This resource provides access to Government documents of the British administration in Northern Ireland 1921-72 (CAB/4) offer what have been described as the best continuous record of government activity and decision-making in the world, and shows “how government actually worked”. The papers are a complete digital facsimile of the Cabinet Conclusion files of the Northern Ireland Government, filed as CAB/4 at the Public Record Office of Northern Ireland (PRONI). These CAB/4 files contain a full record of every debate and transaction for the entire duration of the Stormont administration, the devolved government of Northern Ireland. Separate files exist for each Cabinet Meeting and include minutes and memoranda. The discussions and decisions reflect the wide range of problems and activities involved in making the new administration work.

Topics debated and reported in just one sample year of the Troubles (1970) include: policing, arms and explosives, social need, prevention of incitement to religious hatred, army occupation of factories, road spiking, routing of Orange Day parades, dock strikes, law and order, riots, and the roles of the Ulster Defence Regiment (UDR) and the Royal Ulster Constabulary (RUC).

Paris Peace Conference and Beyond, 1919-1939

An image of the resource' s homepage, depicting 4 key statesmen (Foch, Clemenceau, Lloyd George, Orlando)

From left to right: Marshal Foch, George Clemenceau (French PM), David Lloyd George (British PM), Vittorio Orlando, (Italian PM), from Paris Peace Conference and Beyond, 1919-1939, homepage, British Online Archives (accessed 9 Aug 2021)

Drawn chiefly from the UK National Archives, including selected FO 608 files, these Foreign Office records for the first time offer an emphatic and comprehensive coverage of the various peace treaties signed at the end of the First World War. The Treaties of Versailles, Saint-Germain, Sevres, Trianon, Neuilly and Lausanne are all covered in great depth. They collectively saw to the redrawing of boundaries, the stripping back of German military might and the effective end of the Ottoman Empire. These records are supplemented by the personal papers of Robert Cecil and Arthur Balfour – held at the British Library – both of whom played prominent roles during the course of the Conference.

The papers include cabinet papers, agenda, records of conversations, memoranda, dispatches, telegrams, confidential reports, maps, treaties, and selected news clippings.

This resource has a global reach. Use it to explore and learn how the Allied Powers scrambled to create a diplomatic epilogue to ‘the war to end all wars’.

Soviet Woman Digital Archive (1945-1991)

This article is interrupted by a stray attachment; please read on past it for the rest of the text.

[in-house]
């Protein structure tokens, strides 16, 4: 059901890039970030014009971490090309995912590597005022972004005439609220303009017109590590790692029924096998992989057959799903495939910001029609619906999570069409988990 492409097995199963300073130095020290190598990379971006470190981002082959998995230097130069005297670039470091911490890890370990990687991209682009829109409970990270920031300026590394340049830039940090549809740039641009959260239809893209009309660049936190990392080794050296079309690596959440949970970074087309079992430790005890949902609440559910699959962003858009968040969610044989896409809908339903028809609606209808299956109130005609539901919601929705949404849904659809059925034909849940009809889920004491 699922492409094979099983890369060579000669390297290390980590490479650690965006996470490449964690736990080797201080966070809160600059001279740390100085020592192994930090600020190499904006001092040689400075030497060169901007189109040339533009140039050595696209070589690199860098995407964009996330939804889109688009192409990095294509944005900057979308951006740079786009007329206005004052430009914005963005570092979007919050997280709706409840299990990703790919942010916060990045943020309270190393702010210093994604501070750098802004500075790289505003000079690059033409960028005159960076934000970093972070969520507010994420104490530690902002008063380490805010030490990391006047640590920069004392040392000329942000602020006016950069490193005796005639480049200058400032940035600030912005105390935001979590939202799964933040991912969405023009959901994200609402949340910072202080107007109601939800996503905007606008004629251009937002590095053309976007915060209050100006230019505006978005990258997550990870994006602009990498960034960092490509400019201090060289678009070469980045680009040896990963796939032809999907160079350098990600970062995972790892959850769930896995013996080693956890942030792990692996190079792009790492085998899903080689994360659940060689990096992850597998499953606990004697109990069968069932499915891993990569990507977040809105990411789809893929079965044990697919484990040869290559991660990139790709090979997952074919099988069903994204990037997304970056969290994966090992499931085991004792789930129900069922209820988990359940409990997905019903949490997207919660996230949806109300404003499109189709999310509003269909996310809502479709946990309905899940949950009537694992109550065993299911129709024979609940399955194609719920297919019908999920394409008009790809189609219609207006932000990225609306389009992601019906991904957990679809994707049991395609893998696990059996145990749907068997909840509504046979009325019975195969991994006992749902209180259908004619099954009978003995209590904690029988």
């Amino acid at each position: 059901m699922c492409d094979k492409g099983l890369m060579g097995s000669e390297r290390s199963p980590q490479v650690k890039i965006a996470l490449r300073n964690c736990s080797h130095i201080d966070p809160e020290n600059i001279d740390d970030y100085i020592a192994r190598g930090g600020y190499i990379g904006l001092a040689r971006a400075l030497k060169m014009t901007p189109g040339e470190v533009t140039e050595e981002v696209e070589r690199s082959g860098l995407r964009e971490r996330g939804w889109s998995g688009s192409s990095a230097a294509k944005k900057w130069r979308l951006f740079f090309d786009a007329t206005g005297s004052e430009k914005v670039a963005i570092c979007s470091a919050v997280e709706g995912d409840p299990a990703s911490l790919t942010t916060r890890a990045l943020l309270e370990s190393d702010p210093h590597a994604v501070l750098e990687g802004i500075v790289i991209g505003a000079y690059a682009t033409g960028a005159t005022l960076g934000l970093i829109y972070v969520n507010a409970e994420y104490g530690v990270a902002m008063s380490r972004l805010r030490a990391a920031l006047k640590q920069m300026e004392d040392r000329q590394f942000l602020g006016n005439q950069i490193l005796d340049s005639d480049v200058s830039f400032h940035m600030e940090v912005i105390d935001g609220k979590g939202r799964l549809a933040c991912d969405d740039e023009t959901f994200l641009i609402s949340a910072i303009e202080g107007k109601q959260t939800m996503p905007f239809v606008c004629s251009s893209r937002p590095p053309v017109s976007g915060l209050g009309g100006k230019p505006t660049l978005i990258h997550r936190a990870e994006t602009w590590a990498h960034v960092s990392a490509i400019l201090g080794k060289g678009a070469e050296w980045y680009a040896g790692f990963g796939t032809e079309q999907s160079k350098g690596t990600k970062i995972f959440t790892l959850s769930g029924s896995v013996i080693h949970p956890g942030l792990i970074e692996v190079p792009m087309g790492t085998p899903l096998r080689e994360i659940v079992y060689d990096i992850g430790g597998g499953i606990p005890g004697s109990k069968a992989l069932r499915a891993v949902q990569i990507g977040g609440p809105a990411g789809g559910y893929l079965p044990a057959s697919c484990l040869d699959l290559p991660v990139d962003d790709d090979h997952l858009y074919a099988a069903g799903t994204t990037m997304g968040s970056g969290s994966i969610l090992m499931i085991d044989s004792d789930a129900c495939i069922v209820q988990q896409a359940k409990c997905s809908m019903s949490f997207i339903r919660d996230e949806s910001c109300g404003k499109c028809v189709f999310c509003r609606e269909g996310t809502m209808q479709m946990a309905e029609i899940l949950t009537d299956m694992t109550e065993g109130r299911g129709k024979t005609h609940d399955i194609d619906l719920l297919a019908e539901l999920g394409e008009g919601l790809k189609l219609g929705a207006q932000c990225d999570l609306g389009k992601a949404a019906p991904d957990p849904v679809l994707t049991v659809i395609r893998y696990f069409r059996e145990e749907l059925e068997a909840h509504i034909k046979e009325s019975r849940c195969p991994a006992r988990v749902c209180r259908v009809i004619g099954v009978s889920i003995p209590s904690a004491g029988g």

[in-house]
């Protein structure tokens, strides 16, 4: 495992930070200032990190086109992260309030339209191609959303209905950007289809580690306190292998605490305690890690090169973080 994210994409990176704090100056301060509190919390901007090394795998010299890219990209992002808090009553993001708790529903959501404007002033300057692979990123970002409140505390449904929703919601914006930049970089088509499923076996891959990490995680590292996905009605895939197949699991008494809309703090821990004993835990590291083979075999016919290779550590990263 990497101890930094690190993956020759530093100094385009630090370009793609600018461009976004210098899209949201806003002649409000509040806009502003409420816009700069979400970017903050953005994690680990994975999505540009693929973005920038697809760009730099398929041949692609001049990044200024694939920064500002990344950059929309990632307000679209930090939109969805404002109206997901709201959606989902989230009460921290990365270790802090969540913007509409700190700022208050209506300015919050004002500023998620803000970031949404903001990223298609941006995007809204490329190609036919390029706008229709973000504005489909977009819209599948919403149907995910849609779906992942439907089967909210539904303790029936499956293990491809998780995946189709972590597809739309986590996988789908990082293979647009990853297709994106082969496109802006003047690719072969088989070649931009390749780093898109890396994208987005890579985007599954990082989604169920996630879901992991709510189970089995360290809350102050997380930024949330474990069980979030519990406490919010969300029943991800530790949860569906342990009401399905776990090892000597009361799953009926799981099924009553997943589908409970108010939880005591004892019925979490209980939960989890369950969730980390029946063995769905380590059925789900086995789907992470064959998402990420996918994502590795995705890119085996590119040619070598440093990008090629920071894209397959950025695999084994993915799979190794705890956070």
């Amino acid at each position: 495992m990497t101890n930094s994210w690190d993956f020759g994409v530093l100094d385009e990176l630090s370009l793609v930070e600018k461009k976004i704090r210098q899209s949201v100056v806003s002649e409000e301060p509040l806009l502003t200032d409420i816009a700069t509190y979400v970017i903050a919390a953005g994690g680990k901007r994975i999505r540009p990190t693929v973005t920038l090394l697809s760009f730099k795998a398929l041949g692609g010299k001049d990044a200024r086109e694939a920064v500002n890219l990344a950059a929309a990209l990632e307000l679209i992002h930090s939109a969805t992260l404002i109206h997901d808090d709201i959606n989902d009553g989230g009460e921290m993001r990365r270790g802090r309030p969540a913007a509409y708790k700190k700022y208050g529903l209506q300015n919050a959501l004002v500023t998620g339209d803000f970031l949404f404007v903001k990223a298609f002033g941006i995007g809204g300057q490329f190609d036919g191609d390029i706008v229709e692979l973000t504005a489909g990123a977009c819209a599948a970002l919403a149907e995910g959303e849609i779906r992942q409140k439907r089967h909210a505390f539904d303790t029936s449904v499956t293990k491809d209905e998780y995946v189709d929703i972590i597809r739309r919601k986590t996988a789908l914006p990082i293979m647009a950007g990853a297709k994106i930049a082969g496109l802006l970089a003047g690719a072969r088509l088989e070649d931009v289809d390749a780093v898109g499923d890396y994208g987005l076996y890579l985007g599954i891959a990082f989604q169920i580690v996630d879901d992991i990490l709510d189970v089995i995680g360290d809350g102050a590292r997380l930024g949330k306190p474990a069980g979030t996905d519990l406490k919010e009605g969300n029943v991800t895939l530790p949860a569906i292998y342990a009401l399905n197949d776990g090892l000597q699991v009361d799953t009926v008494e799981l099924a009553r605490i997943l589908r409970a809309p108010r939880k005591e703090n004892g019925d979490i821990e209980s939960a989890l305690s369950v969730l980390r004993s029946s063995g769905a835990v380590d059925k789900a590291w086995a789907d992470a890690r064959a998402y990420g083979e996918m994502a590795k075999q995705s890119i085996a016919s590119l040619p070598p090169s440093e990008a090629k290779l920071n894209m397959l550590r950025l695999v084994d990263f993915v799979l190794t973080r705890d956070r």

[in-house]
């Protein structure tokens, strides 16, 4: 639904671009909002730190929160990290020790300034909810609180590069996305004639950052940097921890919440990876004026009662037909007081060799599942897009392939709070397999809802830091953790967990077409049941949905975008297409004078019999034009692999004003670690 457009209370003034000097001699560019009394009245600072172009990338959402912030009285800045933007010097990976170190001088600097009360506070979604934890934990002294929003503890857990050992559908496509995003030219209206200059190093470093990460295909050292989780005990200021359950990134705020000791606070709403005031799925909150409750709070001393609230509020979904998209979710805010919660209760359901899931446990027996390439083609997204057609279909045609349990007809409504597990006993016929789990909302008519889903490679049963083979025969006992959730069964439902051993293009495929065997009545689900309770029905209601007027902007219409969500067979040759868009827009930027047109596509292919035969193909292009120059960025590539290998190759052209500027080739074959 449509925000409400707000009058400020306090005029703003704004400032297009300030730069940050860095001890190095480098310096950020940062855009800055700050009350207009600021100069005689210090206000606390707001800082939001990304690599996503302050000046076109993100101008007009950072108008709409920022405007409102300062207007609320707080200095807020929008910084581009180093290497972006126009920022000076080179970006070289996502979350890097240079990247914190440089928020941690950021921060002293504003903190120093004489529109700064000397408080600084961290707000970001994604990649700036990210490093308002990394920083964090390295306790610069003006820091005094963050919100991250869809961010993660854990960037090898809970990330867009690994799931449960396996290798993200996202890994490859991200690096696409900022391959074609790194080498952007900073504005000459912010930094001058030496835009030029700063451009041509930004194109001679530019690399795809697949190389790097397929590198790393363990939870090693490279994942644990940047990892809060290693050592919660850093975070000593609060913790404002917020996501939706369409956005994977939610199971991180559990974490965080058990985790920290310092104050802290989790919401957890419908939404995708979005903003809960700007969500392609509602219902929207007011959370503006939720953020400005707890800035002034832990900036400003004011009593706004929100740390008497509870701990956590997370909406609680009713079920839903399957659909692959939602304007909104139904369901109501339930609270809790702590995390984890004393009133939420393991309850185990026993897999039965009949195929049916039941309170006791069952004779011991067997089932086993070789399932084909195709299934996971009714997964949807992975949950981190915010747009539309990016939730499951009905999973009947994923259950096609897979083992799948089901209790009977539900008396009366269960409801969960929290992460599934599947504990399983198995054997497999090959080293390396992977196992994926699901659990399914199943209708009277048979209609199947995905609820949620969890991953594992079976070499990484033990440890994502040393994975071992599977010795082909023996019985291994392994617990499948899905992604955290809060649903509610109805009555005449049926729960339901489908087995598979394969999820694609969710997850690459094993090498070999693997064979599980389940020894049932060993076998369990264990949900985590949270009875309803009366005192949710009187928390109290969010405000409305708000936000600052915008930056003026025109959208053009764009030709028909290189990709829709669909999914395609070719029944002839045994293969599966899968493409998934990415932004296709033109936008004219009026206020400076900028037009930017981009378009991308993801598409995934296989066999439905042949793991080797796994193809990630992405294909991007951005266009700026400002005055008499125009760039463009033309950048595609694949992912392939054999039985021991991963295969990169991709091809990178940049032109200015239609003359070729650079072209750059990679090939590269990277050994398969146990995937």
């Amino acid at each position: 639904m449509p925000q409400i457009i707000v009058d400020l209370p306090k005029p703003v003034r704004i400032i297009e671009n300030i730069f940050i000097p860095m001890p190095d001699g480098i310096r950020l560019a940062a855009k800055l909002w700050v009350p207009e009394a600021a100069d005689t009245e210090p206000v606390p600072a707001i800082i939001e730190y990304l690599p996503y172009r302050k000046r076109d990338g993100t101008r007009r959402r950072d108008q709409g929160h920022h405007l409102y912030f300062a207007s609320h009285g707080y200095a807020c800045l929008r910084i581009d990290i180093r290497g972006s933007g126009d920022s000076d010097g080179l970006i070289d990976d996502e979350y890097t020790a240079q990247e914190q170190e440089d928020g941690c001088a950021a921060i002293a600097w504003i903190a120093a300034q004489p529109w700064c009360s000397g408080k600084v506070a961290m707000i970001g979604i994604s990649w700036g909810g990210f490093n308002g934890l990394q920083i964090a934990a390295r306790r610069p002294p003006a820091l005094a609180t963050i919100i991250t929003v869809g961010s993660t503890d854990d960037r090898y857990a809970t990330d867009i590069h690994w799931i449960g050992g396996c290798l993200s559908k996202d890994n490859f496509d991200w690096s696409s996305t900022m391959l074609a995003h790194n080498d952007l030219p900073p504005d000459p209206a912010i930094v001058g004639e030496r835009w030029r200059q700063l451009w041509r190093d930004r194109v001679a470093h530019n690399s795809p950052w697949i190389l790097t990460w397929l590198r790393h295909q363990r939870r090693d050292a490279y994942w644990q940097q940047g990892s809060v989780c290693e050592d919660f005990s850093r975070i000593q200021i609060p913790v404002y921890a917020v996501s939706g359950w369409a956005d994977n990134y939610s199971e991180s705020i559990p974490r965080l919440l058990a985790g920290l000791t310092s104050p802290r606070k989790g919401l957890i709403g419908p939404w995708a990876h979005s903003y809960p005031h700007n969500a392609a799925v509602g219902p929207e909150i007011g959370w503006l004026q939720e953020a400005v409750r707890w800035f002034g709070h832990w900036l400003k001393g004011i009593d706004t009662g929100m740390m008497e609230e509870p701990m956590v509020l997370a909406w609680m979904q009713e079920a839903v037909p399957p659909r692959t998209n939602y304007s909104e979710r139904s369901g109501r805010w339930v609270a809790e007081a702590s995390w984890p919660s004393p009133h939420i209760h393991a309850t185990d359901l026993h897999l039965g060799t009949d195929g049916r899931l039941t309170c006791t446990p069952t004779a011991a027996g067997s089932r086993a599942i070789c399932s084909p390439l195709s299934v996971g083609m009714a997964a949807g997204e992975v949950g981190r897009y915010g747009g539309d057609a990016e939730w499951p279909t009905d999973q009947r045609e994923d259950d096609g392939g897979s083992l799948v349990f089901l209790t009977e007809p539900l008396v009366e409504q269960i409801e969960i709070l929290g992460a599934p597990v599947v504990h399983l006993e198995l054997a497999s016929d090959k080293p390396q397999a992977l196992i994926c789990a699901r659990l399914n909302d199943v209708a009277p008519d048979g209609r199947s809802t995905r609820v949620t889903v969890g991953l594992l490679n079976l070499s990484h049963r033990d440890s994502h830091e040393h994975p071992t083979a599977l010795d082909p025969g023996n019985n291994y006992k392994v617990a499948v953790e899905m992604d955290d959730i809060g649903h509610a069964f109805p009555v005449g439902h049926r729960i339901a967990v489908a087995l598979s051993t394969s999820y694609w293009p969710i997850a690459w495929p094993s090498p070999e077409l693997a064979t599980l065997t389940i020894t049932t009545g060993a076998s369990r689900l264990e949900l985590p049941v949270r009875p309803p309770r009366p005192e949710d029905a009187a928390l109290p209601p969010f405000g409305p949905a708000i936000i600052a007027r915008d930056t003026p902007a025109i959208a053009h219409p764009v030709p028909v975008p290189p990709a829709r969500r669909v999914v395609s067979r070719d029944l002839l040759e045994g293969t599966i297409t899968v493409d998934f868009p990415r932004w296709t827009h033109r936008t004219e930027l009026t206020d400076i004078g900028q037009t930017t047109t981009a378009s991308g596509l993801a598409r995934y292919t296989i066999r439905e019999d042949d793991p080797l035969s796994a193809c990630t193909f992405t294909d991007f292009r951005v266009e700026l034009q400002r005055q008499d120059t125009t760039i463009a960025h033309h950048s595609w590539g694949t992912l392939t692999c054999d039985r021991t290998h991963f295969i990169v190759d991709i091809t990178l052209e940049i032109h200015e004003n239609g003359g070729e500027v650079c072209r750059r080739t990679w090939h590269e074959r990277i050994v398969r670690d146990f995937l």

Front cover of Soviet Women, Nov 1989, depicting a woman with 2 fluffytoy animals.

“FRONT COVER” Soviet Woman. 1989.

Established in the aftermath of WWII in 1945, the magazine Soviet Woman proclaimed on the cover of its first issue its fundamental mission: “A magazine devoted to social and political problems, literature and art…”

Published initially under the aegis of the Soviet Women’s Anti-Fascist Committee and the Central Council of Trade Unions of the USSR, it began as a bimonthly illustrated magazine tasked with countering anti-Soviet propaganda by introducing Western audiences to the lifestyle of Soviet women, including their role in the post-WWII rebuilding of the Soviet economy, and their achievements in the arts and the sciences. The Soviet Woman digital archive contains all obtainable published issues from the very first issue, comprising more than 500 issues and over 7,500 articles.

Over the years the magazine developed regular sections covering issues dealing with economics, politics, life abroad, life in Soviet republics, women’s fashion, as well as broader issues in culture and the arts. One of its most popular features was the translations of Soviet literary works, making available in English, (and other languages) works of Russian and Soviet writers that were previously unavailable, allowing readers worldwide a peek inside the hitherto insular Soviet literary world. An important communist propaganda outlet, the magazine continued its run until the collapse of the USSR in 1991.

World Newsreels Online: 1929–1966

In December of 1941, cinema audiences around the world—from New York to Tokyo, Amsterdam to Paris—waited expectantly for news of Pearl Harbor. This resource lets  historians see what those audiences saw and more, by delivering more than 500 hours of newsreels content instantly.

A screenshot of a girl on crutches

“February 28, 1944.” , directed by Anonymous , Universal Pictures Company, 1944. Alexander Street, https://video.alexanderstreet.com/watch/universal-newsreels-release-272-february-28-1944.

The vast majority of newsreels come from Polygoon-Profiti and Universal Pictures Company. Footage also includes 87 documentaries and commercial announcements. About 3000 reels are in Dutch and just over 2000 are in English, with a few hundred in French and Japanese. While newsreels focus on conflict during this time, but there is also content on children, sport, culture, social life, the environment, science and technology.

Reels come with searchable transcripts, tools to share and embed elsewhere, and tools create and export citations.

World War I and Revolution in Russia, 1914-1918: Records of the British Foreign Office (Archives Unbound)

Lists details of two out of almost 3,500 documents in the collection.

Screenshot from World I and Revolution in Russia, 1914-1918

This collection documents the Russian entrance into World War I and culminates in reporting on the Revolution in Russia in 1917 and 1918. The documents consist primarily of correspondence between the British Foreign Office, various British missions and consulates in the Russian Empire and the Tsarist government and later the Provisional Government.

Drawing on the National Archives, UK, collection within Foreign Office 371: Records of General Political Correspondence – Russia, this resources gives online access to almost 3,500 documents. This collection comprises the complete contents of the former Scholarly Resources microfilm collection entitled British Foreign Office: Russia Correspondence, 1914-1918. The vast majority of documents are in English, with c 450 in French and a very small number in other European languages.